National Walkout Day, and the Lambert students behind it

Approximately 300 Lambert students braved the cold March weather to join in the masses of walkers from New York to California that made history yesterday. Throughout the nation, and even across the world, students began walking at 10am in remembrance of the Marjory Stoneman Douglas High School shooting and to speak out in preventing further incidents like it. Students of all different grades, political beliefs, races, genders, and sexualities, were united through this cause, and every student had a different reason for walking and a different story to tell. Here are what some students have to say.

Rebecca Shadoff, a junior, holds up a sign she made for the walkout.

Emma North
Rebecca Shadoff, a junior, connects to Parkland through their shared Jewish roots. “It’s a cause that’s very near and dear to my heart, especially since the Parkland shooting – it was a very large Jewish community that was affected,” she says, “I’m Jewish myself and when my Jewish community is affected, it’s very important for me to protest and make a statement. I was to memorialize all the people who tragically lost their lives and show my solidarity.”

Students, including Danielle Heslin, write the names of the victims in chalk by the 3000 trailers.

Danielle Heslin, a senior, was found writing the names of the victims in chalk during the march. She says, “No matter what you believe in and what kind of stance you think should happen as far as this whole situation, it’s very important that we recognize what happened and you know, we contribute to those who lost their lives. And I think, regardless of what you believe, I think a lot of us out here have the same mindset. That’s why we’re writing the names on the ground – we’re here in remembrance of those who don’t have a voice anymore, so we have to be a voice for them.”

On February 14th, 2018, a mass shooting occurred at Marjory Stoneman Douglas High School in Parkland, Florida, leaving 17 wounded and 17 dead. This made the incident one of the world’s deadliest school massacres and incited a wave of student activism against gun violence and school shootings. Since then, the students of Marjory Stoneman Douglas High School and students across the nation have been taking actions to make sure that they will never have to face events such as that in Parkland again.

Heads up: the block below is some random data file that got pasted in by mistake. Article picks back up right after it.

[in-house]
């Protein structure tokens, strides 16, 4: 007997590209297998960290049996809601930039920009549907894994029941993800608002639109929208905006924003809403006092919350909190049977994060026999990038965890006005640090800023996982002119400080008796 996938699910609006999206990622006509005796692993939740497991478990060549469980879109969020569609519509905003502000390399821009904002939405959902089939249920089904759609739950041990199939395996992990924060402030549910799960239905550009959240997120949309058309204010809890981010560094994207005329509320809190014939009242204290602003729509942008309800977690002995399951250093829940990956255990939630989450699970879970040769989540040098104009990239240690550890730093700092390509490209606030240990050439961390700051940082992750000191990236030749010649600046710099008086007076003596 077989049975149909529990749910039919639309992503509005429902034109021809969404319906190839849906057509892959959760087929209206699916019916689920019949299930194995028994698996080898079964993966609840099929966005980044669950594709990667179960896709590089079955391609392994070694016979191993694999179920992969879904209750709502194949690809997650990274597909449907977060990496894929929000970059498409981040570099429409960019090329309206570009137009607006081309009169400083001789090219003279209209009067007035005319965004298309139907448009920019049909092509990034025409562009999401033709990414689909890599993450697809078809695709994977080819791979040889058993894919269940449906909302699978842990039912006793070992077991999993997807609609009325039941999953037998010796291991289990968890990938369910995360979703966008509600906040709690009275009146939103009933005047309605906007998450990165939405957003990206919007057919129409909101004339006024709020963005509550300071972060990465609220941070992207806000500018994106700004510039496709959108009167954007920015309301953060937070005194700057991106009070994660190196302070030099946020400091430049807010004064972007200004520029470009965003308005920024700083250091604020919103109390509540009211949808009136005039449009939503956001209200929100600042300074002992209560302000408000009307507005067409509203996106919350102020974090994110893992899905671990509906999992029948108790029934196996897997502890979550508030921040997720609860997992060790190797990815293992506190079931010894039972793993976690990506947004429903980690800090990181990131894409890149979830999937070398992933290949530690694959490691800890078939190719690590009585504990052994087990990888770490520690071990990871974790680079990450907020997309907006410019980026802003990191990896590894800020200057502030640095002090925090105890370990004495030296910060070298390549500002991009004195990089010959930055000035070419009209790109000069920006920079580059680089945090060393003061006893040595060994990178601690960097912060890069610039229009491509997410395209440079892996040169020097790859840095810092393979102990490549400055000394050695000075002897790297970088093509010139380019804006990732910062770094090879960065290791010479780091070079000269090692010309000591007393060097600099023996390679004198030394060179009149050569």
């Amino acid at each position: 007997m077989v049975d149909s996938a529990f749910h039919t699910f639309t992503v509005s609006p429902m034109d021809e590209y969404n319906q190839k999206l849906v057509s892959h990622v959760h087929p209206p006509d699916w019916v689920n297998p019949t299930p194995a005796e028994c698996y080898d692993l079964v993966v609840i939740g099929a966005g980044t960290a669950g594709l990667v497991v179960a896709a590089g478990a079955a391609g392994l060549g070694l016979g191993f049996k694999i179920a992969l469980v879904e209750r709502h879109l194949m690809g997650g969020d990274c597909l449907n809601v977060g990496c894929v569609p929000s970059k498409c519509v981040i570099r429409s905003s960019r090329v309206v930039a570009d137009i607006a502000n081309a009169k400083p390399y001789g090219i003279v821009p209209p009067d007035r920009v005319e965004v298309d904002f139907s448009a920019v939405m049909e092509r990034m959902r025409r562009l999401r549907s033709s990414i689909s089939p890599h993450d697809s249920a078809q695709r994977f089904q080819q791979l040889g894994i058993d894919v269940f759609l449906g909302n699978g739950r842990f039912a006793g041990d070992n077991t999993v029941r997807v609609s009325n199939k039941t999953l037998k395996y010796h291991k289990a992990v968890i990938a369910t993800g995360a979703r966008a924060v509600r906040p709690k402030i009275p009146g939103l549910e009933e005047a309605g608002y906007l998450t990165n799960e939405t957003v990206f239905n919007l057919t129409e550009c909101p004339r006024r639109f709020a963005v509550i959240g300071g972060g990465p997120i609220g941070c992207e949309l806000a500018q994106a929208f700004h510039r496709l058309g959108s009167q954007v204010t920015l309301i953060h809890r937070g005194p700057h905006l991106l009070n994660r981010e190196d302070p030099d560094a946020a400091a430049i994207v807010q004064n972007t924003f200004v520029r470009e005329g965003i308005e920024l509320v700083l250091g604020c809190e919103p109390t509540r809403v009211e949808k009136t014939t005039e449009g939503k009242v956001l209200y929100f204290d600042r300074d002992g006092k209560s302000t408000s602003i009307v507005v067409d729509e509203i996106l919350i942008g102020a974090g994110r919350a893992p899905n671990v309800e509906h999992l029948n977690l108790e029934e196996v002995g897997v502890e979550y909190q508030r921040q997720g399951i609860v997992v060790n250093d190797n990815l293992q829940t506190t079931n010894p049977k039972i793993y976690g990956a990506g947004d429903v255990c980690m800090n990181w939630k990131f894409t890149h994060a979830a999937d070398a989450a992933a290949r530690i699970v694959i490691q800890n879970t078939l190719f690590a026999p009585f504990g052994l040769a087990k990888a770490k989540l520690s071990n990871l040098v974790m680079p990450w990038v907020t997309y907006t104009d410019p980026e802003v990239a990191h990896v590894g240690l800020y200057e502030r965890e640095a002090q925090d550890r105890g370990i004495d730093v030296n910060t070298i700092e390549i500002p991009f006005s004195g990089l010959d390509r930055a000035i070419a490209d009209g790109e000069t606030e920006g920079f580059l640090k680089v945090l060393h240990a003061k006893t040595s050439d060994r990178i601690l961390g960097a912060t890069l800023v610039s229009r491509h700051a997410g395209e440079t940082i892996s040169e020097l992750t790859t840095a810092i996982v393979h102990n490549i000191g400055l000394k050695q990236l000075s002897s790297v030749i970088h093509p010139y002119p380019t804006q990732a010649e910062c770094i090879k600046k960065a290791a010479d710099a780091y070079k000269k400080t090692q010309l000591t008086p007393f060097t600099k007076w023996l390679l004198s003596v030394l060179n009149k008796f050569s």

“We want to stand with the 17 lives that were taken that day, to show our community between all the students and to show that Lambert cares, not only about themselves but about other people too,” says sophomore Alexandra McGarty, “We just want more protection of all the kids so we know that we’re safe.”

Cara Radosevish, a sophomore, holds up her sign while waiting for the walkout to begin.

Emma North

“[We’re here] because students shouldn’t have to be afraid to go to school, they shouldn’t have to fear for their lives. We come here to have an education, and not to be threatened and killed,” says Sophomore Cara Radosevich, holding up a sign she made herself.

Winston Luo, a junior, walks for the Parkland and its band.

Winston Luo, a junior who is part of the Lambert band, said that he is “walking today because I’m in the band and for our district honor band, the band director of Parkland High School was actually our band director there and he was a great band director and he taught us very well. I’m here for him because I don’t live in Florida, but I feel like this is the best way that I can connect with what he did and help his students and the band kids. The band did have some students that were lost.”

Sanvi Kakkar, a freshman continues to walk even though she was using a scooter.

Emma North



“I went to a camp in Florida and I have a lot of friends who went to that school,” says Sanvi Kakkar, a freshman, “And it hit them really hard emotionally and a lot of their friends passed away. So I feel like its really important that its brought to the government obviously and everyone’s noticed that and it’s a serious thing and it’s not going to happen again.”

Simran Malhotra, a junior and the President of TedEd, organized and spoke at the walkout.

“I walked out because it’s our safety we’re fighting for. It can get past the government, the NRA, but I need to protect here. It’s everybody’s duty to protect themselves and the people they love, and we can’t just come here for education and get shot up. That’s why I’m out here today for all of you guys,” says Simran Malhotra, a junior and a leader of the event. She spoke along with Noora Chandasir to commemorate the victims.

The actions taken by students yesterday are not the first nor the last that will be taken. Generation Z (usually considered those born after 2000) has not refrained from making sure that the conversation on gun laws has not diminished and that it will not do so until their voices are heard. No matter why students become involved in this movement, they have already shown that they are to be taken seriously until this conversation is no longer necessary. One may say what they will about a generation renowned for its technology use, existential nihilism, and love of dystopian movies, but one thing is for certain about them: they are a generation who will not hesitate in making their voice heard about the topics they are passionate about.